Reflections on Bob Williamson’s Ministry at First Baptist Church of Decatur
This article originally appeared in the October 2018 Outlook (monthly newsletter).
Call to Ministry
Like many, Bob’s call to ministry was unexpected. While attending First Baptist Church of Athens and nearing the end of his tenure at the University of Georgia (UGA) where he was studying Forestry Resources and Business Administration, Bob felt that “Divine pull” into pastoral ministry.
“I just had this overwhelming sense that I was supposed to be doing something else. Initially, I dismissed it, but eventually I couldn’t put it off any longer,” he said. “I mentioned it to Margie and my mother, and they both said, ‘Yeah, we knew that.’” It was one of those instances where others knew what Bob was ultimately called to do before he did.
Bob’s grandfather and uncle were both pastors, and his mother served as school director on a church staff in addition to attending church nearly every Sunday. So, Bob was no stranger to church or ministry.
Through a family friend’s guidance, Bob adjusted his studies at UGA and then found his way to Southern Theological Baptist Seminary where he graduated in 1976.
After graduation, Bob took a job as the Youth Pastor at Bull Street Baptist in Savannah. A few years later, he took over as the Youth and Activities Director at FBC Chamblee before working in education at FBC Conyers for a short season.
Bob ended up at First Baptist Church of Tucker for roughly nine years as their Minister of Education. While things started well, the pastor eventually left, and they entered into a rough interim season.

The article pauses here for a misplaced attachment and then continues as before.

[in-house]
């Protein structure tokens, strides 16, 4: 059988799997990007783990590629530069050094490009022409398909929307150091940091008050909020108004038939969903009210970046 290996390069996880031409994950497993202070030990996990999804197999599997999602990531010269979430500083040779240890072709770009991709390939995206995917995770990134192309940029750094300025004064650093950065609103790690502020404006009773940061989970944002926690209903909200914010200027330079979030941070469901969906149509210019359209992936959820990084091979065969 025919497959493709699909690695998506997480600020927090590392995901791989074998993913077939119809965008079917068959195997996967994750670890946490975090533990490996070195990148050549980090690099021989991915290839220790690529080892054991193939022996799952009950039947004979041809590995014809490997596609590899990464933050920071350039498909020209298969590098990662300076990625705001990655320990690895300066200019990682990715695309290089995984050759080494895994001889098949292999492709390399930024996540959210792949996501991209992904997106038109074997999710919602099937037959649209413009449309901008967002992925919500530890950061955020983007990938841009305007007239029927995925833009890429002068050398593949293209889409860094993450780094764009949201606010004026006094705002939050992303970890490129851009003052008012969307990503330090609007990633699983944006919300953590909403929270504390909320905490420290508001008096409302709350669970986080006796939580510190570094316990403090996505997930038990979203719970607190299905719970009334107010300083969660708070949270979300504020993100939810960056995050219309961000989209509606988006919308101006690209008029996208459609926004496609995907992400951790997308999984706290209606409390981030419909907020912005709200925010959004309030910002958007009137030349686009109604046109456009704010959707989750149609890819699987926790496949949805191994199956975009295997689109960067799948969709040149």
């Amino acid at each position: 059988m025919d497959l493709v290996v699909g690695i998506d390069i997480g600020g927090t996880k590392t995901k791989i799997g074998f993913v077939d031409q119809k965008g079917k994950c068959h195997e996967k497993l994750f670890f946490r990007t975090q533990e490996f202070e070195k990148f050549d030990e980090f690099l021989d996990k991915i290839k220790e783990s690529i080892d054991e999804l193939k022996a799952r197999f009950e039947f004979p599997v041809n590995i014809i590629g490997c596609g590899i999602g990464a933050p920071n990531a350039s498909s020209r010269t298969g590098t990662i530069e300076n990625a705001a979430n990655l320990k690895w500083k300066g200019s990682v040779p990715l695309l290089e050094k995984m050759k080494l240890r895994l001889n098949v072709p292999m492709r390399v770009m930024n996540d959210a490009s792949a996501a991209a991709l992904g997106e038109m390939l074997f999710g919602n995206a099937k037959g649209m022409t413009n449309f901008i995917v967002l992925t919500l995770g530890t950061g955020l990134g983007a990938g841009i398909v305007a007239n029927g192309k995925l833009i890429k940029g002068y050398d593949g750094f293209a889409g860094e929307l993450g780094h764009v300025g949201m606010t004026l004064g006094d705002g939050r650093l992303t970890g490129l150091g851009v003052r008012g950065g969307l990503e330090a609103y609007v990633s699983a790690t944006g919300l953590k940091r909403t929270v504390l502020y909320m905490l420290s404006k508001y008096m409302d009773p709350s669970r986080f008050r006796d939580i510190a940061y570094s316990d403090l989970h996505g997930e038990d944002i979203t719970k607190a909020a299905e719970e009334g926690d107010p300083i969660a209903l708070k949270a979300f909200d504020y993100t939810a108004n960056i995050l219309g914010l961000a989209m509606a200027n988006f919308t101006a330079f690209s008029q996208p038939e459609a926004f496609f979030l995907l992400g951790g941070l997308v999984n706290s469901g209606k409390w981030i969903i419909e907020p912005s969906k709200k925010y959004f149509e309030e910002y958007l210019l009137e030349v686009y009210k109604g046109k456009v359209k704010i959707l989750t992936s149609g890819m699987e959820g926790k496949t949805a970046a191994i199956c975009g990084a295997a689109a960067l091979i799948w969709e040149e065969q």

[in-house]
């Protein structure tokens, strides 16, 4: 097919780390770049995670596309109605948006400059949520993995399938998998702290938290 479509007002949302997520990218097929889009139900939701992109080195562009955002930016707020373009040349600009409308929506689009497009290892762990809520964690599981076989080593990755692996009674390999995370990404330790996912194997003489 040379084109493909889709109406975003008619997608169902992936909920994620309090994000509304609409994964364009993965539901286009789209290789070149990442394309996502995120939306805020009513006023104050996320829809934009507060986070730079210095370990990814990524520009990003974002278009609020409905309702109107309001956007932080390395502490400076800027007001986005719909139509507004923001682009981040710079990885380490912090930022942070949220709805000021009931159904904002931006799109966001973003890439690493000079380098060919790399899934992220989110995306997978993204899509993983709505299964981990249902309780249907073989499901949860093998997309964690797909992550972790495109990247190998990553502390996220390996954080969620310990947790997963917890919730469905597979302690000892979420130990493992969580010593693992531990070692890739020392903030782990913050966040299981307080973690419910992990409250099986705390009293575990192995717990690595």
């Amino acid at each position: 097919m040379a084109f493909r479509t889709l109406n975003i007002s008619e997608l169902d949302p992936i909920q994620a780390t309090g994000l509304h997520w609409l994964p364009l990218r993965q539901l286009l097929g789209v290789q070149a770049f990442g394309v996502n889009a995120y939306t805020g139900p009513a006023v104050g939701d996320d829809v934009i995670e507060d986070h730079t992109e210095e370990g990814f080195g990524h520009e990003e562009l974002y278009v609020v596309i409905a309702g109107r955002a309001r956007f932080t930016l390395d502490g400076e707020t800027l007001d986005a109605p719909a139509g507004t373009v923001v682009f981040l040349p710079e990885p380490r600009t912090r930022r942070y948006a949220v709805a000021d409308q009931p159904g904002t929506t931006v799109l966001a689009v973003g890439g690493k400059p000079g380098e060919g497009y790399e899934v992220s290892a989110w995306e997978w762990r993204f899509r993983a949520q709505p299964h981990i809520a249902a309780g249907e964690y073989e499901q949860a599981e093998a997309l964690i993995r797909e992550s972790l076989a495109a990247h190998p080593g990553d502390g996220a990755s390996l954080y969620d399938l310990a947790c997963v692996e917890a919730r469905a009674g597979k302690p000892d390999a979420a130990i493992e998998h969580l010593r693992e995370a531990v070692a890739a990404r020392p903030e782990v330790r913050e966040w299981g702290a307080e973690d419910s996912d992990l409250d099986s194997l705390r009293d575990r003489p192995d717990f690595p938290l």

“It kind of became a defining characteristic of life in ministry for me,” he said reflecting on interim seasons. “We lost multiple staff members and I ended up kind of being in charge.”
When the new pastor came on and started calling new staff, Bob knew it was time to move on. “The church ended up going in a new direction after that, so I was a little more open to going somewhere else, and somebody floated my resume toward First Baptist Decatur.”
Coming to FBCD
Bob started at First Baptist Church of Decatur as the Minister of Education and Outreach in the early 1990s. The church was rapidly growing at the time. “At one point, we had four new Sunday School classes start over a six-week period because there were so many people coming.” Bob also told of how the church would weekly bring in young adults from Gwinnett County at the time because so many wanted to attend FBC Decatur.
“And even though there were larger numbers then than there are now, it doesn’t necessarily mean there’s less commitment today,” Bob notes. “The DNA of the church is the same: we’re still mission-minded, moderate, open, accepting, caring, and a leader in changes happening in the denomination.”
Changes Along the Way
Reflective of Bob’s prior experience, ministry challenges eventually found their way to FBCD as senior leadership left, budgets became tighter from a collapsing national economy, and tensions arose from within the denomination.
Bob recalls that there was a stability lost along the way when some of the internal structure at FBCD began shifting. As more people left, he took on more responsibilities. “It became a ministry of crisis versus the ministry of priority at that point,” he said.
Eventually, the church began to find its grounding again. “We always had great preachers, even during the interim,” Bob said, indicating that a strong pulpit always helped maintain a hopeful morale. “In some ways, we’re more prominent and recognized in the [Decatur] community now than other places that have had similar struggles. We were still able to become the ‘front lawn’ of Decatur where so many in the community find connection.”
When asked how he became so involved with the senior adult’s ministry, Bob responded, “[the senior adults] requested it, really, but part of that began because I just knew them. Interims are a little bit stressful, but if you get through it together, it does something for the group.”